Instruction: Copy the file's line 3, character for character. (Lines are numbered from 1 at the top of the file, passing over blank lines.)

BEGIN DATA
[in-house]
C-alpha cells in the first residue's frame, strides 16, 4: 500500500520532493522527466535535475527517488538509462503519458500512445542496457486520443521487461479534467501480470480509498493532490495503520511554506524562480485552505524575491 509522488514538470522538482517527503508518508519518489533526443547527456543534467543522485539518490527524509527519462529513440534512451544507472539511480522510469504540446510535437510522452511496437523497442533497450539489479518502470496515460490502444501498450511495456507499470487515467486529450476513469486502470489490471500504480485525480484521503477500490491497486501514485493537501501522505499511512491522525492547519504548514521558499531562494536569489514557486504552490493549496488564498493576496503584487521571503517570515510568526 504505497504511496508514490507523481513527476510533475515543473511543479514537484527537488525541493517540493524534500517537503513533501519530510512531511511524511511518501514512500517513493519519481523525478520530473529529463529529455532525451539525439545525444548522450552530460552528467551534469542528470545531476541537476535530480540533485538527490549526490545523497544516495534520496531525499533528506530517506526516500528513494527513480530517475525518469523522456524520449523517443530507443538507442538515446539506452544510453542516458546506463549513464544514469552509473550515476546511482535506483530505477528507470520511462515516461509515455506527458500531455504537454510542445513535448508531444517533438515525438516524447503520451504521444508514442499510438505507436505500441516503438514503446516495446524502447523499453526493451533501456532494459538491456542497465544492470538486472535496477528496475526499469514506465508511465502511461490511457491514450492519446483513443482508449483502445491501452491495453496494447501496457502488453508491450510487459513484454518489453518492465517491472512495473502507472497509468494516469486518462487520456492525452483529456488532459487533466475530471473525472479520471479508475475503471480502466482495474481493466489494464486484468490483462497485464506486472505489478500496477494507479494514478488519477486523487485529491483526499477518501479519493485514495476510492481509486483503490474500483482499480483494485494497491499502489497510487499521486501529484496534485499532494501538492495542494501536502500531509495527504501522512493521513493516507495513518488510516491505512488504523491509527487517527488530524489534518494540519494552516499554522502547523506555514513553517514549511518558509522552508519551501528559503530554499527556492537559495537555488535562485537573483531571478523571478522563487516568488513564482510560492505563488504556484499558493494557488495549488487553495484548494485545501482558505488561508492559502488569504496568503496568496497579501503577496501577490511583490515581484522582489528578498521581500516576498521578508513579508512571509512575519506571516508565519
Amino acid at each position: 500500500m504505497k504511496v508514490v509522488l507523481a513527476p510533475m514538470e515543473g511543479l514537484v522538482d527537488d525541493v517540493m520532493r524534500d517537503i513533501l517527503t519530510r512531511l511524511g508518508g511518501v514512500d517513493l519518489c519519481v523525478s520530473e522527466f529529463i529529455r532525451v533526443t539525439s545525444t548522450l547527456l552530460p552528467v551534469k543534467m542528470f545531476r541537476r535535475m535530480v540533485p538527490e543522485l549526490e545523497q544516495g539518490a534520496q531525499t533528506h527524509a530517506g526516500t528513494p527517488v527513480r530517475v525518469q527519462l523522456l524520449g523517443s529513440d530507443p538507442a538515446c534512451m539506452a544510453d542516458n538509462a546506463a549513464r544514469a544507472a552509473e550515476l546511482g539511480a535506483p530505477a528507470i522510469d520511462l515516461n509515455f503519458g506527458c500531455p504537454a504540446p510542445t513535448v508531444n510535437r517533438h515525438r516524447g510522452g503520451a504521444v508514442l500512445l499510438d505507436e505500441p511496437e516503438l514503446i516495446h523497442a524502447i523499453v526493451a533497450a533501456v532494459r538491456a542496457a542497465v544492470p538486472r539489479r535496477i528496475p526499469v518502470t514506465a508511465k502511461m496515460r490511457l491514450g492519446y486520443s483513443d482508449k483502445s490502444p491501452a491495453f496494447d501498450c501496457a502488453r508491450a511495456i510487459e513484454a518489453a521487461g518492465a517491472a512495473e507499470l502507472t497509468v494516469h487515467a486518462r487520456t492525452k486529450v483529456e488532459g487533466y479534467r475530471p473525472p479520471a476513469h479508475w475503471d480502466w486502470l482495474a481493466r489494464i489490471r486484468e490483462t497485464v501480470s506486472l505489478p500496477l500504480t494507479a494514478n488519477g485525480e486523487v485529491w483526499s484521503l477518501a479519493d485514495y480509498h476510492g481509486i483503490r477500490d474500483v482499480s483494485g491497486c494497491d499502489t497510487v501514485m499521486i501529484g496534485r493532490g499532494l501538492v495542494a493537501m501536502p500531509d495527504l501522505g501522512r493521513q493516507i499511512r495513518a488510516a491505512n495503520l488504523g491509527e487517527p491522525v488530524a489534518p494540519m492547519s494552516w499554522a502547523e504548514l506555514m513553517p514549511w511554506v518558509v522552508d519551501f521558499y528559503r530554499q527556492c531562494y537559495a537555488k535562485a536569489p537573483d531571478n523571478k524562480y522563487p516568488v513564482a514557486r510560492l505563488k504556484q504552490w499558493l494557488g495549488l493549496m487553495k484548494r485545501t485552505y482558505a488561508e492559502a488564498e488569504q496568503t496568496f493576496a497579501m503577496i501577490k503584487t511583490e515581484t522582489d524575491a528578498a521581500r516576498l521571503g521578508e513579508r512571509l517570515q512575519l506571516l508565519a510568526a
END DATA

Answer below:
Amino acid at each position: 500500500m504505497k504511496v508514490v509522488l507523481a513527476p510533475m514538470e515543473g511543479l514537484v522538482d527537488d525541493v517540493m520532493r524534500d517537503i513533501l517527503t519530510r512531511l511524511g508518508g511518501v514512500d517513493l519518489c519519481v523525478s520530473e522527466f529529463i529529455r532525451v533526443t539525439s545525444t548522450l547527456l552530460p552528467v551534469k543534467m542528470f545531476r541537476r535535475m535530480v540533485p538527490e543522485l549526490e545523497q544516495g539518490a534520496q531525499t533528506h527524509a530517506g526516500t528513494p527517488v527513480r530517475v525518469q527519462l523522456l524520449g523517443s529513440d530507443p538507442a538515446c534512451m539506452a544510453d542516458n538509462a546506463a549513464r544514469a544507472a552509473e550515476l546511482g539511480a535506483p530505477a528507470i522510469d520511462l515516461n509515455f503519458g506527458c500531455p504537454a504540446p510542445t513535448v508531444n510535437r517533438h515525438r516524447g510522452g503520451a504521444v508514442l500512445l499510438d505507436e505500441p511496437e516503438l514503446i516495446h523497442a524502447i523499453v526493451a533497450a533501456v532494459r538491456a542496457a542497465v544492470p538486472r539489479r535496477i528496475p526499469v518502470t514506465a508511465k502511461m496515460r490511457l491514450g492519446y486520443s483513443d482508449k483502445s490502444p491501452a491495453f496494447d501498450c501496457a502488453r508491450a511495456i510487459e513484454a518489453a521487461g518492465a517491472a512495473e507499470l502507472t497509468v494516469h487515467a486518462r487520456t492525452k486529450v483529456e488532459g487533466y479534467r475530471p473525472p479520471a476513469h479508475w475503471d480502466w486502470l482495474a481493466r489494464i489490471r486484468e490483462t497485464v501480470s506486472l505489478p500496477l500504480t494507479a494514478n488519477g485525480e486523487v485529491w483526499s484521503l477518501a479519493d485514495y480509498h476510492g481509486i483503490r477500490d474500483v482499480s483494485g491497486c494497491d499502489t497510487v501514485m499521486i501529484g496534485r493532490g499532494l501538492v495542494a493537501m501536502p500531509d495527504l501522505g501522512r493521513q493516507i499511512r495513518a488510516a491505512n495503520l488504523g491509527e487517527p491522525v488530524a489534518p494540519m492547519s494552516w499554522a502547523e504548514l506555514m513553517p514549511w511554506v518558509v522552508d519551501f521558499y528559503r530554499q527556492c531562494y537559495a537555488k535562485a536569489p537573483d531571478n523571478k524562480y522563487p516568488v513564482a514557486r510560492l505563488k504556484q504552490w499558493l494557488g495549488l493549496m487553495k484548494r485545501t485552505y482558505a488561508e492559502a488564498e488569504q496568503t496568496f493576496a497579501m503577496i501577490k503584487t511583490e515581484t522582489d524575491a528578498a521581500r516576498l521571503g521578508e513579508r512571509l517570515q512575519l506571516l508565519a510568526a